Sysinstall automatic filesystem size generation.

Mark Kirkwood markir at
Tue Aug 30 02:23:39 GMT 2005

Matthias Buelow wrote:

>>From what I understand from googling around on that issue, the
> write-barrier stuff should make that much more unlikely. Of course
> there could be the situation that it was a kernel that did not
> (properly) support write-barriers yet, or the Linux implementation
> has/had bugs (not too unlikely), or the disk was so broken that
> even the flushing workaround strategies were ignored or it otherwise
> didn't properly flush it, etc. But they're at least trying to cope
> with the issue.  BTW., when have you last seen a broken NTFS? 

LOL, well quite often - nt4 seemed to specialize in this, win2k and 
winxp (particularly 2k) however, seem much better...

> While
> I don't do Windows much, I have had quite a few crashes on Windows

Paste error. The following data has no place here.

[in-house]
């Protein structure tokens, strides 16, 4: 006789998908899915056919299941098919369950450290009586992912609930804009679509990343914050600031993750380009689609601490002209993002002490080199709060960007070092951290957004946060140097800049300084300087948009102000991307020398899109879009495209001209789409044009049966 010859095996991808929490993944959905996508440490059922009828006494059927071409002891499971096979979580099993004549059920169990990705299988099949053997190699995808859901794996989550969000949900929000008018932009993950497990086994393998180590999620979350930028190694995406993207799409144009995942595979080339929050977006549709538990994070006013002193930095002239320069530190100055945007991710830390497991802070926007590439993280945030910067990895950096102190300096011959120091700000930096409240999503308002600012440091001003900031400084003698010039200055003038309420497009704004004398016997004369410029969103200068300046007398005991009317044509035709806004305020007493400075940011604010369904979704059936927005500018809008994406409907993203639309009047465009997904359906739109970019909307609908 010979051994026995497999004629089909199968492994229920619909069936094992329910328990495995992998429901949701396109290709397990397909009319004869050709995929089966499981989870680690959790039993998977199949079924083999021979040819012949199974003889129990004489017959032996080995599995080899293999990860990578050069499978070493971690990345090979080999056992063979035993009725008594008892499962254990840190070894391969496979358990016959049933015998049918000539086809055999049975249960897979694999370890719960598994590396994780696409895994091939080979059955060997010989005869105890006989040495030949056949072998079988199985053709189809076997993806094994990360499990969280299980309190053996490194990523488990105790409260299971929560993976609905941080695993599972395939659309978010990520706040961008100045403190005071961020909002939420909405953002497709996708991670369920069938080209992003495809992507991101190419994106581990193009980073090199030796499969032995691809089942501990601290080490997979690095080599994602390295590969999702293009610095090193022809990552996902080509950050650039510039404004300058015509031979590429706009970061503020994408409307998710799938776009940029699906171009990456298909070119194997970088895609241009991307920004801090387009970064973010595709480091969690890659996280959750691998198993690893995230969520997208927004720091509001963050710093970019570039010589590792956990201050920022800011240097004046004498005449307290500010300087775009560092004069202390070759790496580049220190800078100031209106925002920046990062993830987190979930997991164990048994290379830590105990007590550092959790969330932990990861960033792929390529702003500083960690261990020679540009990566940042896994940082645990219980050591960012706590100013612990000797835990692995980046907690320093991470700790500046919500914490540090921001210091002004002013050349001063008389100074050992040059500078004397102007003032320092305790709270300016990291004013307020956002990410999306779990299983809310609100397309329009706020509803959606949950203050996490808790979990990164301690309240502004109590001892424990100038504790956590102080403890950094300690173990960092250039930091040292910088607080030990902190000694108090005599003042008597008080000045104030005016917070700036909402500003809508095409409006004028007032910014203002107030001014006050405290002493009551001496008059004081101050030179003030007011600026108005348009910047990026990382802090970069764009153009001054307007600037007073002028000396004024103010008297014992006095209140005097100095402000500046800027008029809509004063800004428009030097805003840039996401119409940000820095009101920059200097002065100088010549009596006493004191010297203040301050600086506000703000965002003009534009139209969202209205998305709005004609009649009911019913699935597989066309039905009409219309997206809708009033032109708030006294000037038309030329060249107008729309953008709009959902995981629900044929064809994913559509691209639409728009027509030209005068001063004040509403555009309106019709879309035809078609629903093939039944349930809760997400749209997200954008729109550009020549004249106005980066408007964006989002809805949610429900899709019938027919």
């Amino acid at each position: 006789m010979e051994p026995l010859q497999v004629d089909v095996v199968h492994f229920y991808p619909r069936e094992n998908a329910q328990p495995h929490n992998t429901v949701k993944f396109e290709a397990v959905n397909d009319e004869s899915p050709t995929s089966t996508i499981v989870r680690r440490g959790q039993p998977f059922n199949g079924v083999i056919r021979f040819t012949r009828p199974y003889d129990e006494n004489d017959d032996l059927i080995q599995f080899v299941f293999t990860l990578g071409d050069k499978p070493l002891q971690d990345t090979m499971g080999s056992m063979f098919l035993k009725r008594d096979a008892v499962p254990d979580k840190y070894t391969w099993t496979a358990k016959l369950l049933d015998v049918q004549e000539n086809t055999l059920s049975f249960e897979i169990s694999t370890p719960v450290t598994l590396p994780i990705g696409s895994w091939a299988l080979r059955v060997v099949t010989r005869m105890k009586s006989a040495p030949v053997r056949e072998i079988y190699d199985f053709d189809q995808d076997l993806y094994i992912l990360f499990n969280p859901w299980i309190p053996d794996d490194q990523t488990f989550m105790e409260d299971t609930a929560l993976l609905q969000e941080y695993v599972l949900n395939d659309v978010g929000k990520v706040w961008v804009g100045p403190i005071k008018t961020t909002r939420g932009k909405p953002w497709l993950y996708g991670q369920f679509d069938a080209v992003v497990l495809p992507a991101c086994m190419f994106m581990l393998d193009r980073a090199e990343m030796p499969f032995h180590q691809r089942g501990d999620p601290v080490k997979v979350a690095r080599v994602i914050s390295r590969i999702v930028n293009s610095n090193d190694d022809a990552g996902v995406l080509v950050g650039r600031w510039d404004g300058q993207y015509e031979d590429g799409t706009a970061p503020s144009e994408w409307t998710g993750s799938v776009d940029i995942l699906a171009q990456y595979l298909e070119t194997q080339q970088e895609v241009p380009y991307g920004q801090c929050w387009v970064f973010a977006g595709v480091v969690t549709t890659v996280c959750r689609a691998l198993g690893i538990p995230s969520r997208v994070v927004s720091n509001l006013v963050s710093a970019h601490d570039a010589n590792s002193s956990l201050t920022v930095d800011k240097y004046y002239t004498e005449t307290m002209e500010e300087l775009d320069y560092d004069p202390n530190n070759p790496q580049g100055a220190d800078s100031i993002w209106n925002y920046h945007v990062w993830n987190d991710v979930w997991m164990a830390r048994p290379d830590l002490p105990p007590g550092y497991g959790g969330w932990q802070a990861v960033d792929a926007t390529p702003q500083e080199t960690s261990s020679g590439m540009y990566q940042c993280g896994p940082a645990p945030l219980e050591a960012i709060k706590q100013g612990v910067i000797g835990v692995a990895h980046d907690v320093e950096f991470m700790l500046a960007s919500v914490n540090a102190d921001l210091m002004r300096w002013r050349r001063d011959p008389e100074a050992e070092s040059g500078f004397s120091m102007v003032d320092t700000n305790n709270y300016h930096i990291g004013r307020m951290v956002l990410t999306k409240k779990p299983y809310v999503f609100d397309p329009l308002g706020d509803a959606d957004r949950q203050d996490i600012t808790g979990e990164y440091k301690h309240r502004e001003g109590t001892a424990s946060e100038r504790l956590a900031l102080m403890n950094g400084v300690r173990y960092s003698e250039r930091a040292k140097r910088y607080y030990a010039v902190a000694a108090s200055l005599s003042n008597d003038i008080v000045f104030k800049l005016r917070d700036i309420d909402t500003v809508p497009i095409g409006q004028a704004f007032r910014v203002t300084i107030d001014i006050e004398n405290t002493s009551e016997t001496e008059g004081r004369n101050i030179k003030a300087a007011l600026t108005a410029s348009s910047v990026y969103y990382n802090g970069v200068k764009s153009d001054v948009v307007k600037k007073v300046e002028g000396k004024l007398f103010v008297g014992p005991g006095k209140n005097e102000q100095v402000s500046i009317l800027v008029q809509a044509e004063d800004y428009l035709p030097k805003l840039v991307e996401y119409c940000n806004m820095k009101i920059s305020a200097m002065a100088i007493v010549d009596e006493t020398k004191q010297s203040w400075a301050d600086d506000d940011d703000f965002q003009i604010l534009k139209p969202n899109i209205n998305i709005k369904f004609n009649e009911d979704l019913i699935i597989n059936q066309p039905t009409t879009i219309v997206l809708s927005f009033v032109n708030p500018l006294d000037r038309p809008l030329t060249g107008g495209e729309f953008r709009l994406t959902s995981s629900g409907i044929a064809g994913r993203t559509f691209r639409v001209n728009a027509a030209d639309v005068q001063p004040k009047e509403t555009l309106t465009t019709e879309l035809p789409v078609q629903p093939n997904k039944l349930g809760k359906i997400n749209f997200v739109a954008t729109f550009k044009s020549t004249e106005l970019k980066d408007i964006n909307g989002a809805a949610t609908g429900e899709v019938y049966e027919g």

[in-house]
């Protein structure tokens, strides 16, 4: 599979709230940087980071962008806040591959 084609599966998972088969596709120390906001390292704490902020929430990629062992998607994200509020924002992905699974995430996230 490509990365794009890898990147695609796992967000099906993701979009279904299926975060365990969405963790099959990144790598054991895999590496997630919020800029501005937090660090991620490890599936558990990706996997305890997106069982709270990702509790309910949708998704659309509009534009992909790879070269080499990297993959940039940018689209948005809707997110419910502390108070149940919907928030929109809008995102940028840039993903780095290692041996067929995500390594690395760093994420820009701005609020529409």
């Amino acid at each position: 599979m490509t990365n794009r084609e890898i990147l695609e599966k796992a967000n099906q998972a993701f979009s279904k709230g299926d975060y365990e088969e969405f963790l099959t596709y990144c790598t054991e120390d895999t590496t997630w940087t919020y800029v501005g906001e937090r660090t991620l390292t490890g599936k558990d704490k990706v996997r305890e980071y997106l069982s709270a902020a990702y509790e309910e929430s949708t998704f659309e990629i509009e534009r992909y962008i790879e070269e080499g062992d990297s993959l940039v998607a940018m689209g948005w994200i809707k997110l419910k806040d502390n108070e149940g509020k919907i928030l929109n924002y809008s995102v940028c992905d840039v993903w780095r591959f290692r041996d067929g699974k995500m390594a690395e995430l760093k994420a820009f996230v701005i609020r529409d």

> (2000, XP) over the years on various machines, and I always asked
> myself how it could be that the system is up almost immediately
> (probably due to log replay) with no discernible filesystem damage.
> Windows (NT) has been doing the write barrier flush tricks (disabling-/
> reenabling the cache for flushing it) for longer than Linux and I
> would think that this contributes to the fault resilience of NTFS.
> Not that I would imply that NTFS can't be corrupted, of course.

But otherwise, thanks for a very informative post.

Hmm, I think OSX does something like this too.

Funnily enough, I have never lost files while using FreeBSD, even tho 
I'm using ATA disks with the write cache enabled - and I have had power 
loss situations. The robustness was one of the things that persuaded me 
to switch from (Redhat 7.3/8.0 I think) to FreeBSD (4.6 I think).

However that is ancient history, If everyone is working out how to 
manipulate the write cache on-demand, then I guess FreeBSD needs to as 
well...(not volunteering... probably a bit out of my league).



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